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Vanderveen siblings and their growing families commemorate 1948 arrival
Family gathers every five years for anniversary of their immigration
Tags: Excerpts from the Windmill
WATER VALLEY, Alberta - A cousin who had immigrated to Alberta in 1927 through his letters home about farming opportunities in the 1930s gave the ‘Canada fever’ to Klaas Van der Veen and his wife Sjoukje Land. The couple which just had received the tenth addition to the family took the initial steps for crossing the Atlantic in 1939. World War II overtook the plans which were picked up again soon after hostilities ended in 1945. The Van der Veens - the father and eight sons and two daughters - left their hometown Harkema in April 1948 and headed for Canada aboard the Tabinta. Fifty years later, the occasion was remembered at a grand family reunion.
A part-time farmer who made ends meet with commissions earned from selling animal feed, straw, peat fuel and coal, and delivering these goods as well with horse and wagon in the northeastern Frisian village of Harkema, Van der Veen rather wanted to spend his time working on the farm. As he pursued his emigration plans, his sons agreed with their father that once in Canada they would pool their earnings to buy a family farm. This plan was realized already in 1949 - in Bottrell, Alberta - when the obligatory year working for the sponsor was completed.
The time before the departure from the village near the Frisian town of Drachten was not without its trials. First, wife and mother Soukje had taken ill and died. The death happened just after the farm house burned down. It left the Van der Veen family, with the youngest aged 7, without a mother. With the farm house gone, the family lived in the village where oldest daughter Lola ran the household. With so much unsettled in their lives, in some ways leaving became easier. In other ways, with an uncertain future ahead, it also was far more daunting.
Trip of a lifetime
The departure from Harkema - de Van der Veens were the first to go after WWII - was preceded by numerous farewells as many from the large, extended family and from the village came to say goodbye. Then one morning, a chartered bus which toured the region for Tabinta passengers also stopped to pick up its fare in Harkema. It was immediately clear to the Van der Veens they were not all by themselves into an uncertain adventure.
To the Van der Veen children who only experienced a very mild case of seasickness, life aboard the Tabinta was a lot of fun. There seemed to be so many young people that boredom never had a chance. Their father also was kept busy. He, along with many other men earned pocket money peeling potatoes, hours on end, every day.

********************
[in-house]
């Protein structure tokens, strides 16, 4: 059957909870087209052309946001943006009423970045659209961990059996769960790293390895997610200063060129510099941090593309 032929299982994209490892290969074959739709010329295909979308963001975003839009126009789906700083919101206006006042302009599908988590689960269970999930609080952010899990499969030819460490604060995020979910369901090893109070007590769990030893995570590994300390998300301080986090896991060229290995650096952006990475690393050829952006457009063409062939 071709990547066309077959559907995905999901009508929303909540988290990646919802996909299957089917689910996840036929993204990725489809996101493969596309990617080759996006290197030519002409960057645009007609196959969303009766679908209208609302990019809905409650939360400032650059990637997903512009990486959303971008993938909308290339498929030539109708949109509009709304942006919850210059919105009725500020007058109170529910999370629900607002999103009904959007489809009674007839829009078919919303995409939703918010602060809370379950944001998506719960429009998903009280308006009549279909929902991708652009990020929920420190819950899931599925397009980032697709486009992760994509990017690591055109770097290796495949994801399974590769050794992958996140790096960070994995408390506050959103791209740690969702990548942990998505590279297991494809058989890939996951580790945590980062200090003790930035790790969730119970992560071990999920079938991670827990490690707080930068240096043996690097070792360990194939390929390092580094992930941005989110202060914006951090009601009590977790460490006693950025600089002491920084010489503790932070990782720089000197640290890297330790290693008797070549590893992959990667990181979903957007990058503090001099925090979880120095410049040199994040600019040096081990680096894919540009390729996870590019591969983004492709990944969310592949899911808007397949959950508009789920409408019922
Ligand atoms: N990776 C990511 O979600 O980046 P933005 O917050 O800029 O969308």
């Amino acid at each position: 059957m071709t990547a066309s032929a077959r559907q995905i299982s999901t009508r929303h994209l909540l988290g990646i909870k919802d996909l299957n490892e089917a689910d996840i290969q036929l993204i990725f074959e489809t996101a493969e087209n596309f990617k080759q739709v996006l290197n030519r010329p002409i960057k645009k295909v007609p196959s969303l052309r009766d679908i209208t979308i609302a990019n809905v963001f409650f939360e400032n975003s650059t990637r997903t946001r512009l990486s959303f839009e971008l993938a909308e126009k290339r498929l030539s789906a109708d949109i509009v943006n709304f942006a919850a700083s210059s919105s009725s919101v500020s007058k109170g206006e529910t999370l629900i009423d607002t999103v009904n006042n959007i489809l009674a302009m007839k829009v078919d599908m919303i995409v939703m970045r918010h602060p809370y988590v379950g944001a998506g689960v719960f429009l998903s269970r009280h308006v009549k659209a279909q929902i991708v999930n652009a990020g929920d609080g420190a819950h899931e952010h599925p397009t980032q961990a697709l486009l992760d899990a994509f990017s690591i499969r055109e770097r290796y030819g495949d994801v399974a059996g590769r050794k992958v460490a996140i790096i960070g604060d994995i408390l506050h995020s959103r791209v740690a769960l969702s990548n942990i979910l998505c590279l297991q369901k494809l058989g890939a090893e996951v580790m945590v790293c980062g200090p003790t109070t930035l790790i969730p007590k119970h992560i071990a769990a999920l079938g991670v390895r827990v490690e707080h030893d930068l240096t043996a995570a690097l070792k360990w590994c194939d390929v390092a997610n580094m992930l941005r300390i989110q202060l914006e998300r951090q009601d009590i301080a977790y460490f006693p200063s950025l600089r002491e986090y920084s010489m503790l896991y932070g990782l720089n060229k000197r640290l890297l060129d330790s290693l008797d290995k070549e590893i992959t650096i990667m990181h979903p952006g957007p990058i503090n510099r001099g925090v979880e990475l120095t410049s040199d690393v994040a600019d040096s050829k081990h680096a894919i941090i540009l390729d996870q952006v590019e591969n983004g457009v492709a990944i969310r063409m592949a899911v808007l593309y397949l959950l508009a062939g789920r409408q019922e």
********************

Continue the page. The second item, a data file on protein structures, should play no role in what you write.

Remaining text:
The first Canadian experiences were a mixed bag. Eager to try out his English, one of the Van der Veens (in Canada most of the family string the name into one word) discovered that his knowledge of the language did not go far: they spoke French in Quebec. The train ride west was something else. The family still recalls their diet of those days, nothing but white bread and jam bought in little stores near railway stations. The arrival in Calgary also still is being recalled because it snowed. Well-remembered also is the ride in the flatbed truck to the farm and particularly the spring thaw which floaded roads out in the country and muddied everything. From a tight village community with traditions going back centuries, the Vanderveens ended up at an isolated farm located twenty miles from the nearest paved road. It took their father a couple of months to overcome his initial deep disappointment with his country of choice.
The older sons all worked on farms in the area but none eventually were too interested in farming. As soon as they could they headed for cities such as Calgary and Edmonton.
Life in Canada brightened considerably when Klaas Sr. met Sippie VanderVeen - although a namesake they were not related - on a visit to Edmonton. They married in 1952. Nine years later, Van der Veen was widowed for a second time. His third marriage was to Pat van der Meulen, an old schoolfriend from Harkema who had been widowed in the U.S. He met her following a casual visit to her bother who farmed near Sumas, Washington. Klaas and Pat were married for about sixteen years when he died at age 81.
Of the two Van der Veen sons who took up farming, only Albert stayed on the land, close to the original 2-section spread of 1949 (which was sold when Klaas Sr. retired). Most were entrepreneurs with Phil building A-1 Cement Contractors in Calgary from scratch, literally with a pickup truck and a wheelbarrow. His brother Klaas went in cement contracting in Edmon-ton, Ed managed a mushroom farm in Ontario, while Jess for a number of years operated a drapery business before setting himself up in real estate and Henry for years ran a variety store. John set up a business moving cars while Gerben eventually retired as the principal of a Christian school.
The family still is concentrated in western Canada but many of the third and fourth generation travel great distances for the Vanderveen reunion every five years. Wanting to keep the ties fairly close, the large majority of them attends. In fact, less than ten of the 280-member clan failed to show for the August 2003 event in Alberta. For most, Alberta roots have overtaken the ones of Harkema.
A freighter pressed into service for troop transports, the Tabinta is intrically linked to the family history of thousands of Dutch immigrants in Canada and the U.S.A. The ship’s accommodation or lack of it rates attention in most immigrant recollections.